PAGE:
Sep 23, 2011
Afsa calls for development of a national manufacturing strategyBack
Engineering|Expertise|Africa|Industrial|PROJECT|Projects|Transnet|Waste|Welding|Africa|China|South Africa|One Foundry|Energy|Equipment|Manufacturing|Manufacturing Industries|Overseas Products|Power Generation|Power-generation|Products|Services|Adri El Mohamadi|Afsa|Fabrication|Mark Krieg|Power|Waste|Far East
© Reuse this
Afsa executive director Mark Krieg notes the strong rand has resulted in imported goods being cheaper than locally manufactured goods in many sectors. Many businesses are unable to withstand this competition and close down, which contributes to the deindustrialisation of South Africa.
The federation has assessed different ways for companies to improve their ability to compete against imports; however, this is difficult, as imports from countries such as China are incentivised by at least 13%. “For many engineering companies, that is their whole profit,” says Krieg.
He believes there is an uneven playing field in the aluminium industry, owing to the export incentives on overseas products coming into the country.
Afsa is concerned that it has taken too long for government to recognise the severity of the impact of imports on local companies, as this has resulted in many companies closing down, with subsequent losses in jobs and potential export opportunities.
Local foundries will have to work towards becoming more competitive, and the only way for them to become more competitive is to invest in new equipment, says Krieg. “The adoption of technology would drive down costs, but this requires large amounts of investment. It is difficult for local businesses to justify large amounts of spending in the current economic climate.”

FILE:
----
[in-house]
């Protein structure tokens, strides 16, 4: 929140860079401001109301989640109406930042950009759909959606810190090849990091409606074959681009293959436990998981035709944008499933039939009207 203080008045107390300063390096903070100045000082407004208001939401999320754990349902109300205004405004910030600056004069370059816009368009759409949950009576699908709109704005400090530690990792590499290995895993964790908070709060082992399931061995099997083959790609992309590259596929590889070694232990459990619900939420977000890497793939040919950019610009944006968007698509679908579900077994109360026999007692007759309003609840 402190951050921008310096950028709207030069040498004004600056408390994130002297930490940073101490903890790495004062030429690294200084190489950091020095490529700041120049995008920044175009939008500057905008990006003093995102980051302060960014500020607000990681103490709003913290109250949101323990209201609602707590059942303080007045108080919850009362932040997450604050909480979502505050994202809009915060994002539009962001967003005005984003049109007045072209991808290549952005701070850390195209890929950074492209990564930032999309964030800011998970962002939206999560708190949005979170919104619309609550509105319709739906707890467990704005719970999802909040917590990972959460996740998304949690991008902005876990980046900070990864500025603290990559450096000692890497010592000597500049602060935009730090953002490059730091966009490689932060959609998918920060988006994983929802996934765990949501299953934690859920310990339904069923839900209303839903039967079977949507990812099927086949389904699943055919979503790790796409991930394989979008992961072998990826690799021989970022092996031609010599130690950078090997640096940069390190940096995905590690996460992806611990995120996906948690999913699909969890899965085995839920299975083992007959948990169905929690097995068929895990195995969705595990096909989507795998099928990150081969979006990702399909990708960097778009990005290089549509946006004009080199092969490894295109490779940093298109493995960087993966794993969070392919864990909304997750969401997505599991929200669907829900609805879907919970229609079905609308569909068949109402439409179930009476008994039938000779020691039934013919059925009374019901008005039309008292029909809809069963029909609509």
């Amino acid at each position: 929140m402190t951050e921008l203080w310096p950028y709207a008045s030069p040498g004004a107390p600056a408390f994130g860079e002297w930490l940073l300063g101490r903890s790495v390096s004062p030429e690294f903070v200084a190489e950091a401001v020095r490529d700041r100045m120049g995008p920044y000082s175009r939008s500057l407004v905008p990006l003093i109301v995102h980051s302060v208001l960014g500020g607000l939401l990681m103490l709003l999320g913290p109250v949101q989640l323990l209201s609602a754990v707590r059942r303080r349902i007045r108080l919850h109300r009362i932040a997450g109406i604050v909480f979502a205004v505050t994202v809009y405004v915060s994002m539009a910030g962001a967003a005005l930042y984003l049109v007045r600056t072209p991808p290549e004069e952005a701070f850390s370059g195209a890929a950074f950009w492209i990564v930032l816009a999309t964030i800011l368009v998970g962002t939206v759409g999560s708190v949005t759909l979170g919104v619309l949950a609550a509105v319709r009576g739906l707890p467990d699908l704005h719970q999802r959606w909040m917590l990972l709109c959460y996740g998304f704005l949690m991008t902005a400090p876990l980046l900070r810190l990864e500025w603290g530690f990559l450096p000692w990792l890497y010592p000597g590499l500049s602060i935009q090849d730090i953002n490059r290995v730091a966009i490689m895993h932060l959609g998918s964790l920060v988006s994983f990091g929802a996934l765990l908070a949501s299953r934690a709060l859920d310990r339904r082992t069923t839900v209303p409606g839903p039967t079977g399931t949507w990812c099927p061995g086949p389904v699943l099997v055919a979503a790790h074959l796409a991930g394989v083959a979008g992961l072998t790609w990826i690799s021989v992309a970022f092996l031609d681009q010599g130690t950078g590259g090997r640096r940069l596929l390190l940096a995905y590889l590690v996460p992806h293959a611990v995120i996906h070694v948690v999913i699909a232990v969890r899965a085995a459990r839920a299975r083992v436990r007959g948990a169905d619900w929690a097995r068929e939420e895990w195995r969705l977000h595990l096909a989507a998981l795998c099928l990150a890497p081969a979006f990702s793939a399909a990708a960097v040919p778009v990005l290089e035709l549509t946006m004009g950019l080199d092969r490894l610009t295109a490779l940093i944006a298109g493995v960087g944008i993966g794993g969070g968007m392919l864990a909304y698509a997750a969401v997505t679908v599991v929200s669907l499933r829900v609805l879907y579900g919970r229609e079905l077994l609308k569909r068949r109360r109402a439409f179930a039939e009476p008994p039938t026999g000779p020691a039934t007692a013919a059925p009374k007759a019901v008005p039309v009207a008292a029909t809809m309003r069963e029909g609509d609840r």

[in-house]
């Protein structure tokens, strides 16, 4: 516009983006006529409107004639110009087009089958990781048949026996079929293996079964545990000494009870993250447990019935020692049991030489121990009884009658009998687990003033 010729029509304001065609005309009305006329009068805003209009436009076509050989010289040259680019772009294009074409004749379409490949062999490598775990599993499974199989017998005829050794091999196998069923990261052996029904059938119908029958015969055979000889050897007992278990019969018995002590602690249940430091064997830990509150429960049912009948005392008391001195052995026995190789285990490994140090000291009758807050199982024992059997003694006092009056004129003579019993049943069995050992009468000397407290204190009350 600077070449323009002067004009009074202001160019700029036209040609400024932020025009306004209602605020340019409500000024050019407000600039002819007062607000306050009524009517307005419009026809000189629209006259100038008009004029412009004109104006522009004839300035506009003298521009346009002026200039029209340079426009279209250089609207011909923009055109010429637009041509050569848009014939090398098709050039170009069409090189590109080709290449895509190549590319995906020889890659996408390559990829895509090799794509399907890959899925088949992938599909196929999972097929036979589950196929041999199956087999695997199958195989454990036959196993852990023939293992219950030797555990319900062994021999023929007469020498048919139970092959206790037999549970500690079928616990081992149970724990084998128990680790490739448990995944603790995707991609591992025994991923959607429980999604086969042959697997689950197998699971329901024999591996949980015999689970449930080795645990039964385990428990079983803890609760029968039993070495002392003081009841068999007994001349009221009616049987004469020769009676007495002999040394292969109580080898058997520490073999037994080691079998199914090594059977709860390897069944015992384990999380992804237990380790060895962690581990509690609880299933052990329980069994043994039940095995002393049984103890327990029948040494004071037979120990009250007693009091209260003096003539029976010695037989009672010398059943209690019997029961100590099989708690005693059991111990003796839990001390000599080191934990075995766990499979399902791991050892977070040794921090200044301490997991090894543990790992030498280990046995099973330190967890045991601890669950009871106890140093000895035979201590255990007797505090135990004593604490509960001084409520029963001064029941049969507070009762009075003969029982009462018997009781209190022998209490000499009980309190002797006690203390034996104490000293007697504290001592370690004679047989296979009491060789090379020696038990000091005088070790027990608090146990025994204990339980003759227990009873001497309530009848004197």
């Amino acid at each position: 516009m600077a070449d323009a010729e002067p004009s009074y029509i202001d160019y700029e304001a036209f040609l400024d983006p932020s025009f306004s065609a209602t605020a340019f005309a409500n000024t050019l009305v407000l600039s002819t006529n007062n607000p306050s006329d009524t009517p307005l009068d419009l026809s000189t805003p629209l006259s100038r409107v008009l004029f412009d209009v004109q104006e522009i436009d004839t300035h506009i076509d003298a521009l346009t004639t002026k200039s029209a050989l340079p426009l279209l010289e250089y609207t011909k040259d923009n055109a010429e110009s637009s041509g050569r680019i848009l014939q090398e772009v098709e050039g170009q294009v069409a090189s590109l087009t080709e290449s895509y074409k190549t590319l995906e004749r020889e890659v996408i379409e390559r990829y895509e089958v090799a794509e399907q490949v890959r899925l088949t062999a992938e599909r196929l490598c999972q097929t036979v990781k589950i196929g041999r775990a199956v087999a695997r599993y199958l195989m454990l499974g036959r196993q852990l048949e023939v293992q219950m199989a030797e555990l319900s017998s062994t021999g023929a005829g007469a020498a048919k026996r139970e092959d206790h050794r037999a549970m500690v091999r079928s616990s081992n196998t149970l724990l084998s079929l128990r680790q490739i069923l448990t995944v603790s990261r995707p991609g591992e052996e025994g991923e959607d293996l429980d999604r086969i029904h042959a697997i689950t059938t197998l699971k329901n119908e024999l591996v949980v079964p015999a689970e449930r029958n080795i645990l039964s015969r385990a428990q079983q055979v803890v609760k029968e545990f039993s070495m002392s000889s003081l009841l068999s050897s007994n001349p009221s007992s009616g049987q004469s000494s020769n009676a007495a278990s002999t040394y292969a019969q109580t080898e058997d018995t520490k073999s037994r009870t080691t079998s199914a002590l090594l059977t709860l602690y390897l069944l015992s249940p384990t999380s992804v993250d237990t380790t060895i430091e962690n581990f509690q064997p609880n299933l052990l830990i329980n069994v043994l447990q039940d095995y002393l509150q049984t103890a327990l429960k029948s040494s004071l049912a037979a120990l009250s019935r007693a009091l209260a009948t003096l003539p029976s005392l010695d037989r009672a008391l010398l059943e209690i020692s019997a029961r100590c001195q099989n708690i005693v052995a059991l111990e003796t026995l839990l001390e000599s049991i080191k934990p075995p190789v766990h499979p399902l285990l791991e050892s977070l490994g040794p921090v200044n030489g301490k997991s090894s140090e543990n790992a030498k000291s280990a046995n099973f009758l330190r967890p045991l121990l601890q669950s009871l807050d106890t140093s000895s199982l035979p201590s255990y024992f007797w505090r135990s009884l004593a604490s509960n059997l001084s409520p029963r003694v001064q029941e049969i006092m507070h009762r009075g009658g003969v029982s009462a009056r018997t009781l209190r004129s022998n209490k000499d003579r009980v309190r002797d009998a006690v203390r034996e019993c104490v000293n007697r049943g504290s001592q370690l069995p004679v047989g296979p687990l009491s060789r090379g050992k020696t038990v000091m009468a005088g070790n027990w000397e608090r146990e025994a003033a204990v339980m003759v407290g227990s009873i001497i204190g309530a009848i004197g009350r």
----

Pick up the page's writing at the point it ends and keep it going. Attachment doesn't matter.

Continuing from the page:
Other countries have bigger markets and have made greater technological advances that enable companies operating in those countries to lower their costs.
The ability of the Far East to produce products effectively and efficiently at a lower cost is another threat to manufacturing industries in western countries, says Afsa.
In these countries, people are prepared to work for lower wages. Further, these countries often incentivise exports, as well as the raw materials used by companies. This provides industries with greater economies of scale, which results in more productive industries.
“In China, the total foundry industry is able to produce 40-million tons of casting a year. One foundry alone employs over 375 000 people. South African companies have to be more flexible and look for opportunities in niche markets, where their ability is valued,” says Krieg.
Afsa fully supports free market principles, but states that trade must not only be free but also fair and sustainable, which is not the case.
He explains: “Some countries have export duties on their scrap metal while other countries have resorted to banning the exportation of scrap metal because they recognise the importance of scrap metal as a strategic resource.”
Krieg feels the export of scrap is an important topic that Afsa has been dealing with for the past 11 years. He says the federation has been lobbying government for control over the export of scrap metal for years.
He emphasises it is important that Southern African governments support local manufacturing industries.
Plans to build new power generation plants and plans to renew State-owned Transnet’s rolling stock are some of the major economic stimuli that could benefit the local aluminium industry.
All the products and expertise needed for these projects can be imported; however, the challenge at hand is to manufacture such products locally, which will assist in growing the manufacturing industry, increase economies of scale and generate investment, says Krieg.
There are initiatives that have been set up through the Department of Trade and Industry’s Industrial Policy Action Plan to support the aluminium industry. One such initiative is the National Foundry Technology Network (NFTN), the culmination of a government and industry association-led effort to develop a globally competitive South African foundry industry.
NFTN project leader Adri El Mohamadi says that, because foundries are seen as possible job creators, it is important for government to have input in this industry.
NFTN provides many services to aluminium foundries, including skills development and technology transfer innovation, which involves upgrading the foundry industry by focusing on specific subjects, such as energy or waste management, which will help to improve the industry’s competitiveness.